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A walk in the Park

This blog is dedicated to everyone who has struggled with Community Medicine. Through my posts I hope to simplify and demystify community medicine. The emphasis will be on clarifying concepts rather than providing ready-made answers to exam questions.

Feedback is crucial for the success of this endeavour, so you are encouraged to comment and criticize if you cannot understand something.

If you want a topic to be discussed sooner rather than later, please let me know via

Facebook: http://www.facebook.com/pages/Community-Medicine-for-ALL/429533760433198  

[Alternatively, you may join the group communitymedicine4ALL: 


Twitter: @DocRoopesh

A single example may not be able to explain 100% of a given topic, so multiple examples may be provided to explain different parts of a single concept.

If something doesn’t seem right:

a. Write to me about it (at commed4all@gmail.com), and

b. Cross check with another source (textbook, expert, etc.)

I hope that my exertions will make your experience with community medicine seem like a “Walk in the Park”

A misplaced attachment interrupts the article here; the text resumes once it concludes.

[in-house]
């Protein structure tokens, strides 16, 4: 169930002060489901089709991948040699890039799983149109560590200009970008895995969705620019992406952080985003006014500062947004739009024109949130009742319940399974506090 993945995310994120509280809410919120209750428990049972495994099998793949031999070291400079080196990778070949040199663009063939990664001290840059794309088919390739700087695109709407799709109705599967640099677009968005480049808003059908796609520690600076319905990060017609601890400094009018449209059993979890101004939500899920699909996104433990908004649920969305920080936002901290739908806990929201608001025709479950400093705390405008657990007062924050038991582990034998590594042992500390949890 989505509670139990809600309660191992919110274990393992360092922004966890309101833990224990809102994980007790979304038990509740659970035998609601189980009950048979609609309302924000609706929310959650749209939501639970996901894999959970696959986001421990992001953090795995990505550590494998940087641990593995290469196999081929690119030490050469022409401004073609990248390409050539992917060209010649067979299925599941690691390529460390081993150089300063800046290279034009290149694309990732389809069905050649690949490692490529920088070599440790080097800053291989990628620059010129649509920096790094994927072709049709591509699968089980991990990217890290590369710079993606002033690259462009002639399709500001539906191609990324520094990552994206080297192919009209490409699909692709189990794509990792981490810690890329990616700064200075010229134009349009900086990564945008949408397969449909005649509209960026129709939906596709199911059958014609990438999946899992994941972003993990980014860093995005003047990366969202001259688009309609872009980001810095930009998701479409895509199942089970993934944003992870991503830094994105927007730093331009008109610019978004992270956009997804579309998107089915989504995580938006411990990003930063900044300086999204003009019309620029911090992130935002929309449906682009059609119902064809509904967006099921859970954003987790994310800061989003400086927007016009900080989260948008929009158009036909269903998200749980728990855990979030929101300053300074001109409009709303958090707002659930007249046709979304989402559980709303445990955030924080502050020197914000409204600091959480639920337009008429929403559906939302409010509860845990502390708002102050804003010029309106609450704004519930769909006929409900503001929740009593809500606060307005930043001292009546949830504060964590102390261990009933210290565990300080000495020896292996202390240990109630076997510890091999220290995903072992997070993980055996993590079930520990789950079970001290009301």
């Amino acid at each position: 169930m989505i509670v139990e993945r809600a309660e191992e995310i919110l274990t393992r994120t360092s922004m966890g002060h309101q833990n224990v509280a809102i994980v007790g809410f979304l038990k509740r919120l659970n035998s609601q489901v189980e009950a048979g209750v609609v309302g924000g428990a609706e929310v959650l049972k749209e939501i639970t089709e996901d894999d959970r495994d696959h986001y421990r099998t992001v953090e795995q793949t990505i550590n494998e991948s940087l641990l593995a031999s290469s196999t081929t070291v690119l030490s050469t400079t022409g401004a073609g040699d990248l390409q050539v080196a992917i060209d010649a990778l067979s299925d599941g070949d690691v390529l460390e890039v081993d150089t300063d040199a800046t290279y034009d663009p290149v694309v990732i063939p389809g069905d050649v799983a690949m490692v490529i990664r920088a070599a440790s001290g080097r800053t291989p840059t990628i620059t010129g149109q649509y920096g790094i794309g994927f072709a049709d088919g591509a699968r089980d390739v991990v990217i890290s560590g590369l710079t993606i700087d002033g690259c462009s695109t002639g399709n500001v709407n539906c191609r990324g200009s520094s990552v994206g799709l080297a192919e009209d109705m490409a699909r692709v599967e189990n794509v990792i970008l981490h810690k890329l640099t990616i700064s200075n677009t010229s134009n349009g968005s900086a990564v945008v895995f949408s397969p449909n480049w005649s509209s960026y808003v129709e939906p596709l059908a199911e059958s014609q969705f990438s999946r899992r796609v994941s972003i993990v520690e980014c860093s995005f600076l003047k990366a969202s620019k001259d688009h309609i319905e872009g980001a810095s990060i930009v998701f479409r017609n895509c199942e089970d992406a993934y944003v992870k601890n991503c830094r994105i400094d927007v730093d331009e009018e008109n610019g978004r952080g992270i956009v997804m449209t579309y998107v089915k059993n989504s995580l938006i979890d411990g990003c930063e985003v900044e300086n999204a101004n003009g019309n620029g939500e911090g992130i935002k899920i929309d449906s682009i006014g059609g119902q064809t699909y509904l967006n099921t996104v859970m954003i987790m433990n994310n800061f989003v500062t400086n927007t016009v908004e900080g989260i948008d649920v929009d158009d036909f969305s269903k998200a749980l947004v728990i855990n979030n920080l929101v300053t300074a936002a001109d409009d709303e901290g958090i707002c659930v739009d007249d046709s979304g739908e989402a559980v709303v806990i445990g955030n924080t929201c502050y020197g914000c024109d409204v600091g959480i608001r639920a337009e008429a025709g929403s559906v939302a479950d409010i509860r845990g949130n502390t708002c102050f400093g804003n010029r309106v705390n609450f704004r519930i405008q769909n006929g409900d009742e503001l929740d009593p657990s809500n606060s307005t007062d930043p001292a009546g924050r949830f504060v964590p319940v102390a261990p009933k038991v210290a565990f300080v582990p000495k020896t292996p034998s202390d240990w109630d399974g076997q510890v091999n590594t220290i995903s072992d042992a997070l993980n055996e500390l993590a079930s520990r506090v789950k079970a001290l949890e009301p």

Note 1. Those who wish to contact me on facebook are requested to kindly send a personal message introducing themselves along with the request. This will help save time and effort of all concerned. Please do not expect me to visit your page to try and identify you/ your areas of work/ interest, etc. It is common courtesy to introduce oneself to another when interacting for the first time. I am merely requesting that the same civil courtesy be extended here, too. Henceforth, I may not accept any friend requests/ requests to join the group on facebook unless accompanied by a note of introduction (except when I already know the sender).  

Note 2. Please understand that this blog (and the corresponding facebook page/ group) is maintained in my spare time. I have a full time job, and am available to pursue these activities only after regular working hours (after 5 pm Indian Standard Time). However urgently you may wish to receive a response from me, I will be able to respond only upon returning home from work (I am offline the rest of the time).

Note 3. Please mind your language when interacting with me/ in the group linked to this blog. Rude/ offensive language will result in expulsion from both my friends list and the said group.

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Non-Pharmacological Interventions for Pandemic Mitigation: What you should know (Part 1)


In the previous article, I discussed some aspects of pandemic containment and mitigation. This is the first article in a series that will discuss various non-pharmacological interventions for pandemic mitigation.

Non-pharmacological interventions (NPIs) include all measures or actions, other than the use of vaccines or medicines, that can be implemented to slow the spread of pandemic in a population.